The Spanish market is buoyant, driven by liquidity flows from private in-vestors, who are moving to equity from mutual money market or bond funds, as Spanish bond rates converge on the Bund.

Cecilia Planiol, chief economist at Banco Santander de Negocios in Madrid, says that inflation, at around 1.6%, is at the bottom of the cycle. She expects a rise to 2.0-2.1% this year, although the 10-year bond rate, currently at 6.5%, will continue to converge on German rates. We think we can reduce the spread against German bonds from the current 85 basis points to 75 next month and 60 by the end of the year. The problem is that yields in Germany could rise this year, from 5.7% now to 6.0 or 6.2%."

"Once everyone is convinc-ed the German economy will recover in the second part of the year, bonds will come back up. We don't expect Spanish rates to maintain 6.5% but to be a little bit higher."

Diego Prado, head of re-search at Schroders in Ma-drid, is optimistic about Spanish prospects. "Spain has made a lot of progress, particularly on inflation. The May figure came down from 2.2% to 1.7%, well ahead of the consensus. Spain meets all the Maastricht criteria except for the budget deficit and this is trending downwards."

Ignacio Montego, head of research at Merrill Lynch, says Spain "now has a very good chance of making EMU". Both analysts agree that the prospect of EMU starting on schedule with Spanish participation has become much firmer. This helped to boost the market.

Prado continues: "We have a declining interest rate be-cause of declining inflation, prompting a lot of investors to switch from money market funds into equities. Domestic liquidity is driving the market."

Montego adds: "Spanish private investors have moved an unprecedented volume of Pta1trn to equity since the beginning of the year. We could see another Pta2trn ($6.8bn) or more in the coming two years, a very substantial amount in so small a market."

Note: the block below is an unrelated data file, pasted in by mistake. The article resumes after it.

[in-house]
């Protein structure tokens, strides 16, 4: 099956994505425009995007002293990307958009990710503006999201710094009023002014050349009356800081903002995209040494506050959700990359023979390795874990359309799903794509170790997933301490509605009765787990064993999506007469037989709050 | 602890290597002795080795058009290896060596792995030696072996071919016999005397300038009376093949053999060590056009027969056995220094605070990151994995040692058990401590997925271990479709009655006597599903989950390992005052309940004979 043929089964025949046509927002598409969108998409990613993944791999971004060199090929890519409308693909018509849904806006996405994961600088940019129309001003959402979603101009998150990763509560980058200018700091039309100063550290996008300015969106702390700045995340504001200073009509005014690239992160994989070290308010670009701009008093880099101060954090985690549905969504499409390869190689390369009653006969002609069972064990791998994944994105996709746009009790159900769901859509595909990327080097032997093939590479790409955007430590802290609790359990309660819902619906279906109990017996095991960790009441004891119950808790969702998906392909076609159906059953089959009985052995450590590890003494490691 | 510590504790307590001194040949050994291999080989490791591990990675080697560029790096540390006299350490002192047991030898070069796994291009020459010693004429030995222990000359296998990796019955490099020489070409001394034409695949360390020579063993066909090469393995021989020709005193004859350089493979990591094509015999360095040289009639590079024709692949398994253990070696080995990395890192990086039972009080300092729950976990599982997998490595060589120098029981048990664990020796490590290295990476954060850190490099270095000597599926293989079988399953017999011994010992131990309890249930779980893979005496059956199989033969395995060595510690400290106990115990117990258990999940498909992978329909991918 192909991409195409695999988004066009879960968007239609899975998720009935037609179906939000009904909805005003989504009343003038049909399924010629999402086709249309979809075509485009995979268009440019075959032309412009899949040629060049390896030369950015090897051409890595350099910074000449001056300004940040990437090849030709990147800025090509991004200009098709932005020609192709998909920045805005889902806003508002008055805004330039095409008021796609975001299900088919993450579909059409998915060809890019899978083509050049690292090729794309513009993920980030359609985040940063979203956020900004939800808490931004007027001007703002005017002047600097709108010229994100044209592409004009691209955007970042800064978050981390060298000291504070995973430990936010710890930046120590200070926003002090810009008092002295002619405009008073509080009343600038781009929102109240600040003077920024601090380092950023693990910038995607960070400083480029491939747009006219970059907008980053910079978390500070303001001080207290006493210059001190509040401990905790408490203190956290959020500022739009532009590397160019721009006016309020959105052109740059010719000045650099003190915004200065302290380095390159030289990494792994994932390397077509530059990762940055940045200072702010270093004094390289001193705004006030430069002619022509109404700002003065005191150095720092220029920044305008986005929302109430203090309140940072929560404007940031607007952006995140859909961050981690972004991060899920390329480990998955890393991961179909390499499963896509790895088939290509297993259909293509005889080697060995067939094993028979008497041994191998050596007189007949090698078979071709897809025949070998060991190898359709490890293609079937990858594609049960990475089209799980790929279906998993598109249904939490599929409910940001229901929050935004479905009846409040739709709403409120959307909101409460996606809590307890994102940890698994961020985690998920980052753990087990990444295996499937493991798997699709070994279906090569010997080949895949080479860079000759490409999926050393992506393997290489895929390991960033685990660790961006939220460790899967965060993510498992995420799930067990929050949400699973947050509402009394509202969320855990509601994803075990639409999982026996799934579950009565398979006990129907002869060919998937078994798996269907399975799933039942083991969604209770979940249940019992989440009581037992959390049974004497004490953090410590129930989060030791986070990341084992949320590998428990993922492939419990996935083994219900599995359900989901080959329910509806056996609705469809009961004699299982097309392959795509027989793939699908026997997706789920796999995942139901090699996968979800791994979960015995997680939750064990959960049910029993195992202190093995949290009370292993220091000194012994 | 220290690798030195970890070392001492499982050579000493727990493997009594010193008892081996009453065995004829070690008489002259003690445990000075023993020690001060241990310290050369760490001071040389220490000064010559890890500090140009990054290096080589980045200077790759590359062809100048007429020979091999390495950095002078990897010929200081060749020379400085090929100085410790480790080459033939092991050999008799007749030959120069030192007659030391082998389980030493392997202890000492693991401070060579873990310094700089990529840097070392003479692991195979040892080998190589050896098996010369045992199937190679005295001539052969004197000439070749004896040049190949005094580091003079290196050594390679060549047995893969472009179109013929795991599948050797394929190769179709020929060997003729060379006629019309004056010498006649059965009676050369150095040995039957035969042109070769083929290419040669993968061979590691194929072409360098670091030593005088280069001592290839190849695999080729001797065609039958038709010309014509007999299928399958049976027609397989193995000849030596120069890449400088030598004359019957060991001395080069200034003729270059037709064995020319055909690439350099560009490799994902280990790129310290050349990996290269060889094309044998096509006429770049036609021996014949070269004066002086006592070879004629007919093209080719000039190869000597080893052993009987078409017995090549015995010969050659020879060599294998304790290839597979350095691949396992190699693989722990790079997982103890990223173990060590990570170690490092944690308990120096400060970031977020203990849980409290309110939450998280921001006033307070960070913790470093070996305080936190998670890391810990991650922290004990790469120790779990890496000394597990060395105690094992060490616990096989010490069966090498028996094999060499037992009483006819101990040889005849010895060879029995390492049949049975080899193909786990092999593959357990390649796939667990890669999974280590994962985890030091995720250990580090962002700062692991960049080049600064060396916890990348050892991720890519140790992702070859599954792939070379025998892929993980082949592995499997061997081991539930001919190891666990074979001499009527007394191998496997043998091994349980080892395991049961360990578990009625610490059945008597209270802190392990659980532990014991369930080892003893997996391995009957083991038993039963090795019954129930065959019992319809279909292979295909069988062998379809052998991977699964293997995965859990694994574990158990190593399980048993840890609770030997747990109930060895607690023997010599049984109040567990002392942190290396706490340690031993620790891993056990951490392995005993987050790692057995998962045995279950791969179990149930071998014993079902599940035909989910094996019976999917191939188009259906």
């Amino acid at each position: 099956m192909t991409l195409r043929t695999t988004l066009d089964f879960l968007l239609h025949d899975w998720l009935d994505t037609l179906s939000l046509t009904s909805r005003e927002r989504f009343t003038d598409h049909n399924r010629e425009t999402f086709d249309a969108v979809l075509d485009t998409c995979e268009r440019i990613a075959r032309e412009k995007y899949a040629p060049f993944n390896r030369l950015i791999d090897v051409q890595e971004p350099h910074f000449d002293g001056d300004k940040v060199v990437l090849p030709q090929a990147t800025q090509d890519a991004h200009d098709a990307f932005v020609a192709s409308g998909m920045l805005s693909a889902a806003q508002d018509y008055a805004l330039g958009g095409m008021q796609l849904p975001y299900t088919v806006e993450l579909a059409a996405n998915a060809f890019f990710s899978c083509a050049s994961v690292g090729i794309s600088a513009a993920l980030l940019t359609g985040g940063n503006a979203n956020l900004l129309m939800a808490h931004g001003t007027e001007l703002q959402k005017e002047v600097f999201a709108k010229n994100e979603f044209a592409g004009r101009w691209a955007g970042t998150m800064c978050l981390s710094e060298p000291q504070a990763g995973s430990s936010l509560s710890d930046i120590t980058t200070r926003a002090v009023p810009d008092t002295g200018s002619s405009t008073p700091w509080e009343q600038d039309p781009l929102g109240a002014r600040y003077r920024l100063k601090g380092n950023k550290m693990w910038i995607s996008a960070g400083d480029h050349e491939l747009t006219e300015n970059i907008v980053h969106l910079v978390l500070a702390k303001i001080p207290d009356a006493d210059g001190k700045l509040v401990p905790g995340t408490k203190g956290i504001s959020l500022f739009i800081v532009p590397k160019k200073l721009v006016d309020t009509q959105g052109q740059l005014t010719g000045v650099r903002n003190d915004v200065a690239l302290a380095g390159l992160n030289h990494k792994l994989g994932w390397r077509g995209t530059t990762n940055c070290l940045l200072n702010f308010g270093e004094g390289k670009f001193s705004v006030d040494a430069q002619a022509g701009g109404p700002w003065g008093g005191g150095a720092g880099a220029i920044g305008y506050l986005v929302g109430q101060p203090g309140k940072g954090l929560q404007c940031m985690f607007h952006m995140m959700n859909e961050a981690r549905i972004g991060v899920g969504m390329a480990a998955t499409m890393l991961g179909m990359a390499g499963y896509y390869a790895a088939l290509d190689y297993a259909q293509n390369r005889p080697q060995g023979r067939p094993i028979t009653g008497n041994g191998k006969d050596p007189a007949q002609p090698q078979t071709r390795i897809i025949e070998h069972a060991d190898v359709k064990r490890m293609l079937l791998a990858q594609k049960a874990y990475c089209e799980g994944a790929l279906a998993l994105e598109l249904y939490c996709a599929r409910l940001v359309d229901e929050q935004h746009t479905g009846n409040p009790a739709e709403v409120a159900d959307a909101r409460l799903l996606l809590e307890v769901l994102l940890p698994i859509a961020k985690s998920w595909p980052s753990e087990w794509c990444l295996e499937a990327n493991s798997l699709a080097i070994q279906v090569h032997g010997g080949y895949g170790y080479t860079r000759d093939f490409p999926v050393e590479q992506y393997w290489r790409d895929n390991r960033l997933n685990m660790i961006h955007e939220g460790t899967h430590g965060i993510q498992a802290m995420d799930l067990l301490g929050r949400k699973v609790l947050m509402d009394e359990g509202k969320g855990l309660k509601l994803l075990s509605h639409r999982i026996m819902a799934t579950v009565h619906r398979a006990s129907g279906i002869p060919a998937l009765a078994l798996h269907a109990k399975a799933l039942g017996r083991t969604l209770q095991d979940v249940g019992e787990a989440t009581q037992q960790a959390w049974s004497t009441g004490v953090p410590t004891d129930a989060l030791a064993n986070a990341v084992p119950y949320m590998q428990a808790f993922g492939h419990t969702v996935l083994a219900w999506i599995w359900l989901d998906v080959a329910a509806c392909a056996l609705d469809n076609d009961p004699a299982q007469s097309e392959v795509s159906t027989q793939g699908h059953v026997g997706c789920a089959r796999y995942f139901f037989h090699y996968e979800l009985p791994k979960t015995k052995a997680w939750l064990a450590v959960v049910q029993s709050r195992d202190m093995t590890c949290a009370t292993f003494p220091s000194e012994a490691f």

This environment, he continues, has ensured success for the privatisations of Telefonica and Repsol, and bodes well for the upcoming Pta500bn Endesa privatisation. Prado predicts a myriad of IPOs.

Adds Montego: "In this environment the amount of privatisation paper is very limited. Institutional investors have been a net seller, because domestic investors are buying everything and this process has just started."

Market valuation, says Montego, is historically high but he adds: "We are generally cautious about Spanish valuations, but we believe that the correction is unlikely to be substantial because of the flow of funds."

In terms of sectors both analysts favour banks. Prado explains: "The banks are do-ing very well, particularly those present in Latin America. They are protecting their margins better than others." However, he cautions that despite good first-quarter results the long-term interest rate climate is not good for the banks' prospects.

Both analysts underweight construction due to cutbacks to infrastructure projects and are neutral on the restructuring utilities, while Prado suggests that low interest rates should begin to feed through to property. "From a top down perspective there aren't any strong reasons to overweight any specific sector."

John Lappin"